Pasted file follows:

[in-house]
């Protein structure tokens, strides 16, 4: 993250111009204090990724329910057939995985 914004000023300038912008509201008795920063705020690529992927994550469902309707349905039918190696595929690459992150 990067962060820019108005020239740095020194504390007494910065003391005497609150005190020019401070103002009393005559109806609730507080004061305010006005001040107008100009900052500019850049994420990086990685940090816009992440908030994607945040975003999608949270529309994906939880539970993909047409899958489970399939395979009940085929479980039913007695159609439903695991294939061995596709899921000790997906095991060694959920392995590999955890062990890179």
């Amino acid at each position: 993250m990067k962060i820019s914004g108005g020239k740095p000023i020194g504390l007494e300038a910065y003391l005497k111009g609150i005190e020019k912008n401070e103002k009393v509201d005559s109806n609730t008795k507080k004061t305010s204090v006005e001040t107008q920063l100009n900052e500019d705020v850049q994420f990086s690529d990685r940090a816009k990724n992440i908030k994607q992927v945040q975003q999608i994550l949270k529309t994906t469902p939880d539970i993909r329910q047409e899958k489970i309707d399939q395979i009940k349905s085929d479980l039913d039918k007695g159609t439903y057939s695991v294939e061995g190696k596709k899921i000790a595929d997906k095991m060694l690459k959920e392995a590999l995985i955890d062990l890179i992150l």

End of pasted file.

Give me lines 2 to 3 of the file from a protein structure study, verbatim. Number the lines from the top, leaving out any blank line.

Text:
């Protein structure tokens, strides 16, 4: 993250111009204090990724329910057939995985 914004000023300038912008509201008795920063705020690529992927994550469902309707349905039918190696595929690459992150 990067962060820019108005020239740095020194504390007494910065003391005497609150005190020019401070103002009393005559109806609730507080004061305010006005001040107008100009900052500019850049994420990086990685940090816009992440908030994607945040975003999608949270529309994906939880539970993909047409899958489970399939395979009940085929479980039913007695159609439903695991294939061995596709899921000790997906095991060694959920392995590999955890062990890179």
């Amino acid at each position: 993250m990067k962060i820019s914004g108005g020239k740095p000023i020194g504390l007494e300038a910065y003391l005497k111009g609150i005190e020019k912008n401070e103002k009393v509201d005559s109806n609730t008795k507080k004061t305010s204090v006005e001040t107008q920063l100009n900052e500019d705020v850049q994420f990086s690529d990685r940090a816009k990724n992440i908030k994607q992927v945040q975003q999608i994550l949270k529309t994906t469902p939880d539970i993909r329910q047409e899958k489970i309707d399939q395979i009940k349905s085929d479980l039913d039918k007695g159609t439903y057939s695991v294939e061995g190696k596709k899921i000790a595929d997906k095991m060694l690459k959920e392995a590999l995985i955890d062990l890179i992150l």